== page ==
One of the corridors of the data center owned by Google in Douglas, Georgia (USA).
One of the corridors of the data center owned by Google in Douglas, Georgia (USA).

says Carlos Gomez Rodriguez, professor of computing and artificial intelligence at Universidad La Coruña. “But AI still generates more emissions than search engines, because it uses neural network-based architectures, with millions of parameters that need to be trained.”

How much pollution does AI pollute?

Two years ago, the computer industry’s carbon footprint absorbed the impact of aviation when it was at its peak. Training a natural language processing model is equivalent to the same number of emissions that five gasoline cars would exhale over its lifetime, including the manufacturing process, or 125 round trips between Beijing and New York. Other than emissions, the consumption of water resources to cool the systems (Google spent 15,800 million liters in 2021, according to a study by natureAnd While Microsoft announced 3.6 billion liters), in addition to relying on rare earths to make electronic components, making artificial intelligence a technology that has major environmental implications.

Training a natural language processing model is equivalent to the same number of emissions that five petrol cars would exhale in their lifetime.

There is no data on how much and what kind of energy the big tech companies consume, and they are the only companies with an infrastructure powerful enough to train and feed the large language models on which generative AI relies. There are also no exact figures on how much water is used to cool the systems, an issue that is already causing tensions in countries like the US, Germany or the Netherlands. Companies are not required to provide such information. “What we have are estimates. For example, training GPT3, the model on which ChatGPT is based, would have generated about 500 tons of carbon, which is the equivalent of going to and from the Moon by car. That may not be a lot, but it has to be taken into account.” Keep in mind that the model must be retrained periodically to incorporate the updated data,” says Gomez. OpenAI has just introduced a more advanced model, GPT4. And the race will continue.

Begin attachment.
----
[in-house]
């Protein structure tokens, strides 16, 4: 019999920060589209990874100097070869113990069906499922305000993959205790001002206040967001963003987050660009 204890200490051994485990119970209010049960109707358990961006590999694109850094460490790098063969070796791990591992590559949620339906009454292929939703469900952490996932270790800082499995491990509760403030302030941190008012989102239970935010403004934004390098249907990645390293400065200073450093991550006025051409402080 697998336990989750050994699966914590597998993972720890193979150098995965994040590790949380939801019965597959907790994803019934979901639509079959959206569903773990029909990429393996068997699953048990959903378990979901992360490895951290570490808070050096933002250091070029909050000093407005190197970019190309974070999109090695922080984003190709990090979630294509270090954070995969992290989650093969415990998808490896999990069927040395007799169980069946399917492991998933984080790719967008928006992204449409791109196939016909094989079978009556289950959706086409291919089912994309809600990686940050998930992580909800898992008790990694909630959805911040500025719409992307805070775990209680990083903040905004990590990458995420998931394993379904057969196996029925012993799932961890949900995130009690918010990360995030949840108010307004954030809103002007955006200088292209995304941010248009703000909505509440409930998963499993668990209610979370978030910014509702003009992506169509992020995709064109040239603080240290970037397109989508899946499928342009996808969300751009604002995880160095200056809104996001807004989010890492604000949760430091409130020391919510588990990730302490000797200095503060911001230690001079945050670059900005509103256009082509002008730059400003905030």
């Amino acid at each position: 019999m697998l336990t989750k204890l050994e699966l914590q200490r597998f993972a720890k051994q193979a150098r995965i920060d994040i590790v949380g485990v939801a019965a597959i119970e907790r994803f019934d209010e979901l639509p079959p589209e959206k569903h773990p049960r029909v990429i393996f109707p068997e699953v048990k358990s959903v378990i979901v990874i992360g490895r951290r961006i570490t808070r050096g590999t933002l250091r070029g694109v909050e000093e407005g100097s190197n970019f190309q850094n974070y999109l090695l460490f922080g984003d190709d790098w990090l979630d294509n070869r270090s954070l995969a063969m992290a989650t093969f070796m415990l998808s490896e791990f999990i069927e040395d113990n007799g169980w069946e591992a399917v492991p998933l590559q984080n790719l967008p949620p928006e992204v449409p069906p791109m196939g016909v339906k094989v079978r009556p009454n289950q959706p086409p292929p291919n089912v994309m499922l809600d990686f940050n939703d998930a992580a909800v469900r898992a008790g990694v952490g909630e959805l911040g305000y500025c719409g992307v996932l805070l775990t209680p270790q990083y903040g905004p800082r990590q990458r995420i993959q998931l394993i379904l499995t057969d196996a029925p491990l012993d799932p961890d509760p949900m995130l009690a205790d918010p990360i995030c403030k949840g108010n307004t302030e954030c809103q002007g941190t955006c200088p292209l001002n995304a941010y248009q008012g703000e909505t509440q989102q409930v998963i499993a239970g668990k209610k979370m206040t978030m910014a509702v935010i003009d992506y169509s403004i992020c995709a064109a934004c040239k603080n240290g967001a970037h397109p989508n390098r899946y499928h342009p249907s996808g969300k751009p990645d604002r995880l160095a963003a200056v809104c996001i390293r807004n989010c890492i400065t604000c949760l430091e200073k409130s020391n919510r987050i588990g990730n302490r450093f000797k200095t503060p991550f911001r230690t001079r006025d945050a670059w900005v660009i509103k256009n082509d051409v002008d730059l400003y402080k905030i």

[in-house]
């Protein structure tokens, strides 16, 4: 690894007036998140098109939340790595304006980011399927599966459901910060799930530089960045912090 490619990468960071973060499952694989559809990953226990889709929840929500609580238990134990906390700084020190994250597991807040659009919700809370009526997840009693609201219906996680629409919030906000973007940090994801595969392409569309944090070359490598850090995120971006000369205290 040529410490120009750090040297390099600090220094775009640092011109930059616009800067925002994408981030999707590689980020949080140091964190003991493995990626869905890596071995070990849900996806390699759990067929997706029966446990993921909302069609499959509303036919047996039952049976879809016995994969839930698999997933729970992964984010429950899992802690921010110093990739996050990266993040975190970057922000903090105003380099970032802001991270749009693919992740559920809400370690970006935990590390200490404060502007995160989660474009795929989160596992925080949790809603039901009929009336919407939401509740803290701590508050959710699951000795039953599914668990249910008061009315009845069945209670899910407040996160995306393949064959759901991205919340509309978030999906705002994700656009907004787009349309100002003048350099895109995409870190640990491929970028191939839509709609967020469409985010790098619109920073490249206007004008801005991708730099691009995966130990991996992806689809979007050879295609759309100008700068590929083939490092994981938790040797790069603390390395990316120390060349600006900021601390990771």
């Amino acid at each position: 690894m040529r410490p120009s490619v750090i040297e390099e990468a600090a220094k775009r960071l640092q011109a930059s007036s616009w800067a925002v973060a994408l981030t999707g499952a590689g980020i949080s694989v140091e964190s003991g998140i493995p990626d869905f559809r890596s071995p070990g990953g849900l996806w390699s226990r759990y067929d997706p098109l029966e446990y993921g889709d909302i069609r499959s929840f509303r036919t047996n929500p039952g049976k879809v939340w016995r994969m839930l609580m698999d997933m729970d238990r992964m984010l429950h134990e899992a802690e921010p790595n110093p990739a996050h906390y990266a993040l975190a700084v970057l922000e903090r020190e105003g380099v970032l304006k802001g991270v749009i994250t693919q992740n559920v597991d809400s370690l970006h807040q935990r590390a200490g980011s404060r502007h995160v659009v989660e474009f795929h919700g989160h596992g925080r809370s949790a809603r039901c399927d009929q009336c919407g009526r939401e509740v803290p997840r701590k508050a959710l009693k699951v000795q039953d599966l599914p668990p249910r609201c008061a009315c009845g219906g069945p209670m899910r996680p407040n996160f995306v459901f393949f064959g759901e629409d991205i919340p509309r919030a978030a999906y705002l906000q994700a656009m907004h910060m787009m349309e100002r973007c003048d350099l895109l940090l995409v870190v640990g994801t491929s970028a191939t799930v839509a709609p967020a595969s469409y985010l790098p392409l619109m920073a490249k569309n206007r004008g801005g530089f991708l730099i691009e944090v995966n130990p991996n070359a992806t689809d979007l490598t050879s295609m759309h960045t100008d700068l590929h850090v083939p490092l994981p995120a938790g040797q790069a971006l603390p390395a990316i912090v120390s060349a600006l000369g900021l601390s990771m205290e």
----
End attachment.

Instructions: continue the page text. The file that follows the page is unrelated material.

Another estimate says the January 2023 electricity use of OpenAI, the company behind ChatGPT, could equal the annual use of about 175,000 Danish families, which isn’t a big spender. “This is a forecast with the current numbers of ChatGPT; if its use becomes more widespread, we could be talking about an equivalent consumption of electricity for millions of people,” adds the professor.